The practice of the Holy See has been of late years to interpret this continuity much more strictly than was formerly the case. Some persons consider that one whole day passed outside the novitiate, even for some good reason, and with the permission of superior, is sufficient to render ineffective the whole of the previous probation, but this is too rigorous an interpretation of the rule. To avoid all danger of offending against canon law, superiors will do wisely not to grant permission to pass the night out of the novitiate, except for a very good reason and for a very short time. By the Constitutions of Clement VIII, “Regularis disciplinra” of March 12, 1596, and of Innocent XII, “Sanctissimus” of June 20, 1699, the novitiate house must be approved by the Holy See, and the novitiate cannot be validly passed elsewhere. These directions refer to Italy and the adjacent islands, and do not apply to all religious orders. Nevertheless some authors consider them to be of universal application. The rules of congregations governed by simple vows approved by the Holy See ordinarily reserve to the Holy See the approbation of the novitiate house. Pius IX, in an Encyclical letter of the Sacred Congregation of Bishops and Regulars dated April 22, 1851, required that in all novitiates there should be a common life; pocket-money and the separate use of chattels of whatever kind (peculium) was forbidden. One part of the novitiate house should be reserved for the novices, and strictly separated from the rest of the dwelling. The novitiate cannot validly be commenced except in the house lawfully set apart for the purpose. Some authors strictly require that the novices shall never be lodged elsewhere; but, although in the orders whose novitiate is bound to be approved by the Holy See, residence in this house is rigorously insisted upon, it does not seem possible that a few days’ absence should lessen the value of the probation.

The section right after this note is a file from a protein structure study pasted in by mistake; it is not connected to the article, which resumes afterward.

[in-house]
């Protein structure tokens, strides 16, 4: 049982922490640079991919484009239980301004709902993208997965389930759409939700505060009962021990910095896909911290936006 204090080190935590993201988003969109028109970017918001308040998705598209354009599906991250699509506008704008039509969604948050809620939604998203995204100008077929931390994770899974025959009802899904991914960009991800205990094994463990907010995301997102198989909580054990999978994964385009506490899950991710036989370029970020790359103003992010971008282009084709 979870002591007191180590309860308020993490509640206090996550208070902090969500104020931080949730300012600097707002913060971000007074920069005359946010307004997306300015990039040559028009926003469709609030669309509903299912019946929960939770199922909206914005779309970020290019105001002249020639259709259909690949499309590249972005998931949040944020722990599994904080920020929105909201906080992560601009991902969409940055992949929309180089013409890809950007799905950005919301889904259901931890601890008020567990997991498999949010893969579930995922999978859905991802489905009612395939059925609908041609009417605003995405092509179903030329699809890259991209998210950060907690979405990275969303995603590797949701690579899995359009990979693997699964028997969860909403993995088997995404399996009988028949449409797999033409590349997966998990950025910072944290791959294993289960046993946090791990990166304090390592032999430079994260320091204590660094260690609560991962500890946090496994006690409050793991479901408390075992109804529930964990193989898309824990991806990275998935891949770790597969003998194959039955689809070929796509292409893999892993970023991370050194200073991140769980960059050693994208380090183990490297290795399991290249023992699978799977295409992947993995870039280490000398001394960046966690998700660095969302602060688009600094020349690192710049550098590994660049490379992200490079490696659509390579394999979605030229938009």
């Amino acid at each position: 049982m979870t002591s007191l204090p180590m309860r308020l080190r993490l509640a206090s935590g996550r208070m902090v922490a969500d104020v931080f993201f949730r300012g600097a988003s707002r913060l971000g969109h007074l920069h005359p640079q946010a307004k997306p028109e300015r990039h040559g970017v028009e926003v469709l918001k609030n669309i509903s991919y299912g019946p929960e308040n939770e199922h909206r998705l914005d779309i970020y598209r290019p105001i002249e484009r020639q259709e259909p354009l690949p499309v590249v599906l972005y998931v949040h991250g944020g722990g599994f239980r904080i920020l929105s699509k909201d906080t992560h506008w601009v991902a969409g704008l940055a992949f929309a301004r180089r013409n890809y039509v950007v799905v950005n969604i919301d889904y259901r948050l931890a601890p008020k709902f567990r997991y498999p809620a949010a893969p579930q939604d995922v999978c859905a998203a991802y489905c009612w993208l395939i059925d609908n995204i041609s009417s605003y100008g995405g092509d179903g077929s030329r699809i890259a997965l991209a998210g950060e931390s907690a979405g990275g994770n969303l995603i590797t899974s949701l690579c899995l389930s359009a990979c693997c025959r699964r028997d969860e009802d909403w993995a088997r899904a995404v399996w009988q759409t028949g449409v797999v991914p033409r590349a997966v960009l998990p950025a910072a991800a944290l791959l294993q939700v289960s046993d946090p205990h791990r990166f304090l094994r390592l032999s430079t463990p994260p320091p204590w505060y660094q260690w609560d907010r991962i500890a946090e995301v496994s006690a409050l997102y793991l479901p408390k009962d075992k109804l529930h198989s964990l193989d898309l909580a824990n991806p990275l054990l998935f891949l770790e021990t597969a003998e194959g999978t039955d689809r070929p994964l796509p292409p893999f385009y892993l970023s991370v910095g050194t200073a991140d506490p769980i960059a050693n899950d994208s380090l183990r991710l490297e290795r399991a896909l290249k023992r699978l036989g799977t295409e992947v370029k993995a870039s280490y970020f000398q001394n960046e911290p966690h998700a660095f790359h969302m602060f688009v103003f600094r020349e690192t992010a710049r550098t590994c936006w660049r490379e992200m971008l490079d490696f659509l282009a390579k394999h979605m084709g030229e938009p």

V. HISTORY.—The institution of a time of probation, in order to prepare the candidate who has already been admitted to the religious life for his profession, goes back to very ancient times. According to Msgr. Ladeuze (Le cenobitisme Pachomien, p 282), in spite of the testimony of the MS. life of St. Pachomius (MS. 381, “Patrologia”, IV, Paris), the novitiate did not exist in the monastery of St. Pachomius as a general institution; but from the fifth century at least it has been the rule for the Coptic monks to pass through a novitiate of three years. (See the “Coptic Ordinal” in the Bodleian Library of Oxford; Evetts in “Revue de l’Orient chretien”, II, 1906, pp. 65, 140.) This term of three years was required also in Persia in the sixth century (Laboret, “Le Christianisme en Perse”, p. 80). Justinian, in approving this, says that he borrowed it from the rules of the saints, “Sancimus ergo, sacras sequentes regulas” (Novella V, “de monachis”, c. 2, preface and § I). Many Western orders, notably that of St. Benedict, were content with one year. St. Gregory the Great in his letter to Fortunatus, Bishop of Naples (bk. X, Letter 24, in Migne, “P.L.”, LXXVII, col. 1082-7) required two years. Many orders of canons left the time to the discretion of the abbot. Common law did not prescribe any term of novitiate and this omission led to the frequent shortening, and occasionally to the entire abolition of the preparatory probation. Innocent III [” C. Apostolicum”, 16, “de regularibus” (III, 31)] directs that the novitiate shall be dispensed with only in exceptional circumstances, and forbids the Mendicant Orders to make their profession within one year. Finally the Council of Trent (Sess. XXV, c. xv, “de regularibus”) makes a year’s novitiate an indispensable condition of valid profession. In the East, since the fourth or fifth century, the novices of Palestine, Egypt, and Tabenna have been accustomed to give up their secular dress, and put on the habit given them by the community. This habit is distinguished from that of the professed by the absence of the cuculla or cowl. Those of St. Basil kept their habits. This practice, sanctioned by Justinian (Novella, V, c. 2), was also that of St. Benedict and the Benedictines, but the contrary use has for a long time past prevailed. (See Religious Profession; Postulant; Nuns.)